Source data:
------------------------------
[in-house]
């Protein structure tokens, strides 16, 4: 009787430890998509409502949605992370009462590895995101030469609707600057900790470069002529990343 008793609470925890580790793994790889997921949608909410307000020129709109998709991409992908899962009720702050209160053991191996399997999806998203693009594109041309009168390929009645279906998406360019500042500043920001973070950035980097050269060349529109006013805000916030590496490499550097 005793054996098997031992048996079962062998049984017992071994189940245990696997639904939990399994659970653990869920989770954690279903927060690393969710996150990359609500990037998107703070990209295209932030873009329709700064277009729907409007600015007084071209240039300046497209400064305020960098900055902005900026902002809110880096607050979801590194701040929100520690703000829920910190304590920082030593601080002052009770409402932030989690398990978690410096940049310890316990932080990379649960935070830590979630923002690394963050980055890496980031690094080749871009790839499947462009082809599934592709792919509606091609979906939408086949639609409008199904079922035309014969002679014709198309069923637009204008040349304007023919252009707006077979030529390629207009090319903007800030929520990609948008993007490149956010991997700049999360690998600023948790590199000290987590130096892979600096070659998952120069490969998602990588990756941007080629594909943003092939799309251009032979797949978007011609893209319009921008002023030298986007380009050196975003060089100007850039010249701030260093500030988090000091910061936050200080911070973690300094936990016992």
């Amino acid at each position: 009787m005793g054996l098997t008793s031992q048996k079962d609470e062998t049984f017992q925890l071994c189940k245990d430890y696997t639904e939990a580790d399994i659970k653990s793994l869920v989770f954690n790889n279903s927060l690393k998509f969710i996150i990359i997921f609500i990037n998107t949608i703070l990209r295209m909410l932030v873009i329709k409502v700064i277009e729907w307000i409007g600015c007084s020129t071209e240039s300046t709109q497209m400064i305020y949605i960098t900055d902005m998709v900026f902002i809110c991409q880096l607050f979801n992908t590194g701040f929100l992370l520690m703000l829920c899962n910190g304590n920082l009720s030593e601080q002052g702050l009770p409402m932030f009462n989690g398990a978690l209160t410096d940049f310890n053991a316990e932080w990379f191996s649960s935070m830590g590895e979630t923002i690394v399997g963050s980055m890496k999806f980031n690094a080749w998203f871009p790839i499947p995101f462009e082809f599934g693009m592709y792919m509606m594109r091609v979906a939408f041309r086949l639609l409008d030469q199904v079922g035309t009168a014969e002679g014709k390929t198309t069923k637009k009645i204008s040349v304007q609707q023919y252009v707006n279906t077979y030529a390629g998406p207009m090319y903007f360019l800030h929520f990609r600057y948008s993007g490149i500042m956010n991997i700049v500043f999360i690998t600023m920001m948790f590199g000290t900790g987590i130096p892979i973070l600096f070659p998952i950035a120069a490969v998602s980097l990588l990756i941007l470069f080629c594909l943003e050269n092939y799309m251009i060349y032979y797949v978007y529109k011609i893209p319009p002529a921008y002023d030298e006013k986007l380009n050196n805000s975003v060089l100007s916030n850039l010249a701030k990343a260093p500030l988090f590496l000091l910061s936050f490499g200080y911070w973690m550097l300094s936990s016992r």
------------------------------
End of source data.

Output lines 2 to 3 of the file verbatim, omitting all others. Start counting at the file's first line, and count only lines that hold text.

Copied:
């Protein structure tokens, strides 16, 4: 009787430890998509409502949605992370009462590895995101030469609707600057900790470069002529990343 008793609470925890580790793994790889997921949608909410307000020129709109998709991409992908899962009720702050209160053991191996399997999806998203693009594109041309009168390929009645279906998406360019500042500043920001973070950035980097050269060349529109006013805000916030590496490499550097 005793054996098997031992048996079962062998049984017992071994189940245990696997639904939990399994659970653990869920989770954690279903927060690393969710996150990359609500990037998107703070990209295209932030873009329709700064277009729907409007600015007084071209240039300046497209400064305020960098900055902005900026902002809110880096607050979801590194701040929100520690703000829920910190304590920082030593601080002052009770409402932030989690398990978690410096940049310890316990932080990379649960935070830590979630923002690394963050980055890496980031690094080749871009790839499947462009082809599934592709792919509606091609979906939408086949639609409008199904079922035309014969002679014709198309069923637009204008040349304007023919252009707006077979030529390629207009090319903007800030929520990609948008993007490149956010991997700049999360690998600023948790590199000290987590130096892979600096070659998952120069490969998602990588990756941007080629594909943003092939799309251009032979797949978007011609893209319009921008002023030298986007380009050196975003060089100007850039010249701030260093500030988090000091910061936050200080911070973690300094936990016992």
């Amino acid at each position: 009787m005793g054996l098997t008793s031992q048996k079962d609470e062998t049984f017992q925890l071994c189940k245990d430890y696997t639904e939990a580790d399994i659970k653990s793994l869920v989770f954690n790889n279903s927060l690393k998509f969710i996150i990359i997921f609500i990037n998107t949608i703070l990209r295209m909410l932030v873009i329709k409502v700064i277009e729907w307000i409007g600015c007084s020129t071209e240039s300046t709109q497209m400064i305020y949605i960098t900055d902005m998709v900026f902002i809110c991409q880096l607050f979801n992908t590194g701040f929100l992370l520690m703000l829920c899962n910190g304590n920082l009720s030593e601080q002052g702050l009770p409402m932030f009462n989690g398990a978690l209160t410096d940049f310890n053991a316990e932080w990379f191996s649960s935070m830590g590895e979630t923002i690394v399997g963050s980055m890496k999806f980031n690094a080749w998203f871009p790839i499947p995101f462009e082809f599934g693009m592709y792919m509606m594109r091609v979906a939408f041309r086949l639609l409008d030469q199904v079922g035309t009168a014969e002679g014709k390929t198309t069923k637009k009645i204008s040349v304007q609707q023919y252009v707006n279906t077979y030529a390629g998406p207009m090319y903007f360019l800030h929520f990609r600057y948008s993007g490149i500042m956010n991997i700049v500043f999360i690998t600023m920001m948790f590199g000290t900790g987590i130096p892979i973070l600096f070659p998952i950035a120069a490969v998602s980097l990588l990756i941007l470069f080629c594909l943003e050269n092939y799309m251009i060349y032979y797949v978007y529109k011609i893209p319009p002529a921008y002023d030298e006013k986007l380009n050196n805000s975003v060089l100007s916030n850039l010249a701030k990343a260093p500030l988090f590496l000091l910061s936050f490499g200080y911070w973690m550097l300094s936990s016992r």